We’ve all been exposed to horrors in our lives, but there can be no more severe a horror than the silent terror that a person experiences in a drab confines of a Subway restaurant as they are forced to observe a ‘sandwich artist’ (SA) truly butcher the art of making a foot-long sub. I’ve seen some truly horrendous travesties take place from the other side of the glass-enclosed counter since first tasting the sugary blandness of a Subway roll just outside a Red Indian (sorry, Native American) Reservation in the United States in 1999 while on holidays with my parents, perpetrated by people who should know better (as it’s their job, for fucks sake).

There are three main stages to making a foot-long that serve as handy reference points. From these three points alone it’s simple to ascertain whether or not the person making the roll has a serve methamphetamine addiction or not.

1)      Their slicing of the roll

Sounds simple enough, right? Not exactly rocket-science and should be a straightforward process. WRONG! I’ve seen knife in too high, knife in too low, even knife not deep enough into the roll. The worst of all, however, is when the SA rips the roll open too aggressively, irrevocably tearing the top half of the bread, meaning that all the filling falls out when you pick it up and try to eat it. You can’t build a good foot-long on a shaky foundation…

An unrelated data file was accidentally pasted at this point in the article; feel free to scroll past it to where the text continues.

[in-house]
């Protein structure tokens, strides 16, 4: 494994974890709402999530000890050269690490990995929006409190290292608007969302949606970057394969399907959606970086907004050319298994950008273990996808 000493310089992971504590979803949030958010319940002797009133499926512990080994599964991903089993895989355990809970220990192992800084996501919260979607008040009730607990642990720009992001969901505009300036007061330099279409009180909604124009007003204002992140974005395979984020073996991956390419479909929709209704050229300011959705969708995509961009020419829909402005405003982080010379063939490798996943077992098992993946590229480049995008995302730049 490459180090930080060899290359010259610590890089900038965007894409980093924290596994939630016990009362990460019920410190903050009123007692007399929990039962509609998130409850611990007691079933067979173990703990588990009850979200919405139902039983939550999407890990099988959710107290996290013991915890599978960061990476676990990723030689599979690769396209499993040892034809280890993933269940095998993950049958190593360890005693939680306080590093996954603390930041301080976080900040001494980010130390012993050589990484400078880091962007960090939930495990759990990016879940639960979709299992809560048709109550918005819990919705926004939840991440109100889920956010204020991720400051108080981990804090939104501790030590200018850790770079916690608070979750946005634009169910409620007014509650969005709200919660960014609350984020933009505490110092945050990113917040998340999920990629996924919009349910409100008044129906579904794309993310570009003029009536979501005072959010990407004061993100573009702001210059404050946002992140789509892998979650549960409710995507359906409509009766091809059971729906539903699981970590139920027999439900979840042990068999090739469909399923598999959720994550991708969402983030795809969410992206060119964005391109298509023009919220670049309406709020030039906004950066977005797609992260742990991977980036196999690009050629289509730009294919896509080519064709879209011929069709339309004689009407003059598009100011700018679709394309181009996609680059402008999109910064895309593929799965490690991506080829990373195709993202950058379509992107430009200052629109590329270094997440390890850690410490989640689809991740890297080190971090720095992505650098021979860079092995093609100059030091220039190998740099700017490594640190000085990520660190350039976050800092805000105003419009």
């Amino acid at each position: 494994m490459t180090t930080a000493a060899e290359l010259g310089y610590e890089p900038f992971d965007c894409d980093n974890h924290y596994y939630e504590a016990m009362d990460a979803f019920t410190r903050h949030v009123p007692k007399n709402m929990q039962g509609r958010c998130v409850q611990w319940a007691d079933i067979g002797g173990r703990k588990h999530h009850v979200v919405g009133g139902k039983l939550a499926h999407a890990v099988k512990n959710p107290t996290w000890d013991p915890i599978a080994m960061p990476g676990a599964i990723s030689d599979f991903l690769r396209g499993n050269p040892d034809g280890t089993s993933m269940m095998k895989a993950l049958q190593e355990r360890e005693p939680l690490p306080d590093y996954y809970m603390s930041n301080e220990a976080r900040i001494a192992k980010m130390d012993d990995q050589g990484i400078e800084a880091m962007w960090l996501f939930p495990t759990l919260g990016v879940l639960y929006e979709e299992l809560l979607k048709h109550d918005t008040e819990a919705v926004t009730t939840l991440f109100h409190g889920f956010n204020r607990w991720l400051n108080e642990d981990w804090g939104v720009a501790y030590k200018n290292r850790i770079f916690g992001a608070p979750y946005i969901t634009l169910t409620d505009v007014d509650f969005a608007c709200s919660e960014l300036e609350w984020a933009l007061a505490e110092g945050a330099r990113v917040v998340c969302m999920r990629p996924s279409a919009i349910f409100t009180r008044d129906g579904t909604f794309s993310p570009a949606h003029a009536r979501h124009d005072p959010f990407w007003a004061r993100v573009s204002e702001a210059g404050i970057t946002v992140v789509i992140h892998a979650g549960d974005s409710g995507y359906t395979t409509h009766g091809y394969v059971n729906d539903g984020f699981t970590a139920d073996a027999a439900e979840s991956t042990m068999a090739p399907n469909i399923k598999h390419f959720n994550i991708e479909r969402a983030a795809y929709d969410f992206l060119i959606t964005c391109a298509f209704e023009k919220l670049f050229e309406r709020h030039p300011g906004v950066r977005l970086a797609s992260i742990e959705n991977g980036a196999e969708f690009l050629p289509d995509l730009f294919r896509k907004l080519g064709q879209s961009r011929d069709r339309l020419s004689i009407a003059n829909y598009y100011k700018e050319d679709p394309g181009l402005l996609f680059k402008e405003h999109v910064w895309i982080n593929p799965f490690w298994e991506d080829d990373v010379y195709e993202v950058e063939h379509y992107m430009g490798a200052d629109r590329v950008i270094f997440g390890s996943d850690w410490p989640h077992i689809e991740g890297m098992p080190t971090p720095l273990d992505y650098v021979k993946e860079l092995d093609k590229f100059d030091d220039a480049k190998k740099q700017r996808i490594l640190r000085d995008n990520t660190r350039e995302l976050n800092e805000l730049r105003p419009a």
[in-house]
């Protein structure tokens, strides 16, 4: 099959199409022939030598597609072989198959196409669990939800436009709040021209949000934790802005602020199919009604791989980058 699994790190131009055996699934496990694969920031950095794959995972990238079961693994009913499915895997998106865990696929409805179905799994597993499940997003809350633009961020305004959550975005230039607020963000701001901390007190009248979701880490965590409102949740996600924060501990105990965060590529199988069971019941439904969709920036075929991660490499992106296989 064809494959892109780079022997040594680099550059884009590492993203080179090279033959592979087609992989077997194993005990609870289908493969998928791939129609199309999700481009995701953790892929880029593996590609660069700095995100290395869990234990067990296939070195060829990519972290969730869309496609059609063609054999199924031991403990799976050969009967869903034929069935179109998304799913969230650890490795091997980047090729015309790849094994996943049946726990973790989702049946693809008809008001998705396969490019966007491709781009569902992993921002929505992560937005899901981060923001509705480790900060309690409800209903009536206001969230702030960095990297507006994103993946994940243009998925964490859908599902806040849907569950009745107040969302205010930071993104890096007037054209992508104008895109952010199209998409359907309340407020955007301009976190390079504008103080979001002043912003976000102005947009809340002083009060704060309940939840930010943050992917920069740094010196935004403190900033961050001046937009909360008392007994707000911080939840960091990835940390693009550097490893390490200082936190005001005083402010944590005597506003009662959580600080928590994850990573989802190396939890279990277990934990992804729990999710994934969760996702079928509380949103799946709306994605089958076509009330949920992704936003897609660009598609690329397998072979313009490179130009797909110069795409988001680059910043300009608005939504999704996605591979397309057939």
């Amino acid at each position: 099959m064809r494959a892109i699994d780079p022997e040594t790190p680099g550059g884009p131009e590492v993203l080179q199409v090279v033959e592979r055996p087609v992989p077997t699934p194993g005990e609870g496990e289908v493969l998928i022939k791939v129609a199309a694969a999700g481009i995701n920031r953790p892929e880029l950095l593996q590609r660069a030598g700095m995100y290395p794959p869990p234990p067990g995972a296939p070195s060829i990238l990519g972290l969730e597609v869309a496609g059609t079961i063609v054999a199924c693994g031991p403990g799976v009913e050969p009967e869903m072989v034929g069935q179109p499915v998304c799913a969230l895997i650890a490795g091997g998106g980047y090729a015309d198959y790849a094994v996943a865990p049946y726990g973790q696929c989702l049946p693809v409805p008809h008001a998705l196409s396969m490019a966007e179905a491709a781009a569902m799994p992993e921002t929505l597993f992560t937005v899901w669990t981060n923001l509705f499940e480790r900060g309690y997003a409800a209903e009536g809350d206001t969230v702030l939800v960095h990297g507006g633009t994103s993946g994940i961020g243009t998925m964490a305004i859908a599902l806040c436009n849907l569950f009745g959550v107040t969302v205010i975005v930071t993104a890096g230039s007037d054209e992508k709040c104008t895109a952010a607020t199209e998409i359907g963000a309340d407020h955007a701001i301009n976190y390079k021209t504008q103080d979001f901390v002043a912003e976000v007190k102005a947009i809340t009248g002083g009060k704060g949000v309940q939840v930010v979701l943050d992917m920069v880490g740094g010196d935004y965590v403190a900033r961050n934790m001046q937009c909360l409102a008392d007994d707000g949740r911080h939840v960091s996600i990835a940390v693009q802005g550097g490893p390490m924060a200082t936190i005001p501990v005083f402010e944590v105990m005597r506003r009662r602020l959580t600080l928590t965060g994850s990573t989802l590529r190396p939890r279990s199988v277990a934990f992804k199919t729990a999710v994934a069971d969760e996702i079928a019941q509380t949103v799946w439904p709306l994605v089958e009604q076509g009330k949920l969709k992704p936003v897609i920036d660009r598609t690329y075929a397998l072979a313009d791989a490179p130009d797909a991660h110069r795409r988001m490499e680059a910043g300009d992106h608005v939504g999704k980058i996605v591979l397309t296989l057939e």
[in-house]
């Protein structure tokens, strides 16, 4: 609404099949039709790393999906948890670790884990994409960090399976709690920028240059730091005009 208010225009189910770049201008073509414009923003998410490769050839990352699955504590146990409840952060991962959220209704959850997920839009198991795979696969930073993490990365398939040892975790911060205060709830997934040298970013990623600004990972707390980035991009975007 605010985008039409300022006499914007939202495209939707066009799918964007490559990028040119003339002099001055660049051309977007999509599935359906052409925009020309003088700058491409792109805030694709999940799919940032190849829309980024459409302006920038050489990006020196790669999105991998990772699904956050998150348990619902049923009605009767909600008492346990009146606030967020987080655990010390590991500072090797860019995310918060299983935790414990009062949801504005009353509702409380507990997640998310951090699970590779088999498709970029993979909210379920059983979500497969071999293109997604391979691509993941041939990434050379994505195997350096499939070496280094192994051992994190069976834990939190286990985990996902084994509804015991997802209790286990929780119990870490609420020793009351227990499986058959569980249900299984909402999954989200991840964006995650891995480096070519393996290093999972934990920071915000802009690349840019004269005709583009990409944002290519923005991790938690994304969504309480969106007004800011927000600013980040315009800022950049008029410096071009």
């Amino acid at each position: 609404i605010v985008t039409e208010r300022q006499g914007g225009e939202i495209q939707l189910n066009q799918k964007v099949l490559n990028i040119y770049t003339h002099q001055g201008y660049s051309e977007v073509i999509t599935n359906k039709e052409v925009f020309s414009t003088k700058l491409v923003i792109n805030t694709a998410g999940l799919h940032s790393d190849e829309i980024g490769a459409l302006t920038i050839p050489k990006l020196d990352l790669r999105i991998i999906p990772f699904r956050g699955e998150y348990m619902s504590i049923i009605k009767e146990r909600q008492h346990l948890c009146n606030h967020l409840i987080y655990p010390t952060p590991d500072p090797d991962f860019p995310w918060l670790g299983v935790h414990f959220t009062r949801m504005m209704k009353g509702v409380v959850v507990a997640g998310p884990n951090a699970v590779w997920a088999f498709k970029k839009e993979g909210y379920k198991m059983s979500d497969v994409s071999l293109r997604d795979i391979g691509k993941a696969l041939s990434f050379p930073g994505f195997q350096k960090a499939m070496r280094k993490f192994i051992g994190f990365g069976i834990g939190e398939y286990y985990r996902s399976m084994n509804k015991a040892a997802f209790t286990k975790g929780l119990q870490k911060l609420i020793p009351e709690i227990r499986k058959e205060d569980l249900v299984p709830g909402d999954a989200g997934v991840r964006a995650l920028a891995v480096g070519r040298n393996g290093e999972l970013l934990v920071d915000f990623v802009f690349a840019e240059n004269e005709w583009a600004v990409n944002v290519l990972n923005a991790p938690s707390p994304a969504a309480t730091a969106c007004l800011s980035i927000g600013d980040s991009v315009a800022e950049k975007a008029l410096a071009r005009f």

2)      Their placement of the stuff you choose to go in it.

One of the things that sets a good sub apart from a bad sub is the all-important placement of your lettuce/tomato/cheese etc. in the roll. The key is the even distribution of all the relevant ingredients, noting that the profile should be uniform from one end of the roll to the other. Again, not brain surgery, but I’ve lost count of the amount of times that I’ve helplessly watched on as those SA cunts have chucked fistfuls of olives up one end of my roll and fistfuls of jalapenos down the other with little to no chance of the two ever meeting each other, like the mistress and the housewife. Charlie Bucket’s ramshackle crack-den of a house in Charlie & the Chocolate Factory had more structural integrity than some of the abject horrors I’ve had to digest…

3)      Their finishing manoeuvres.


/end communication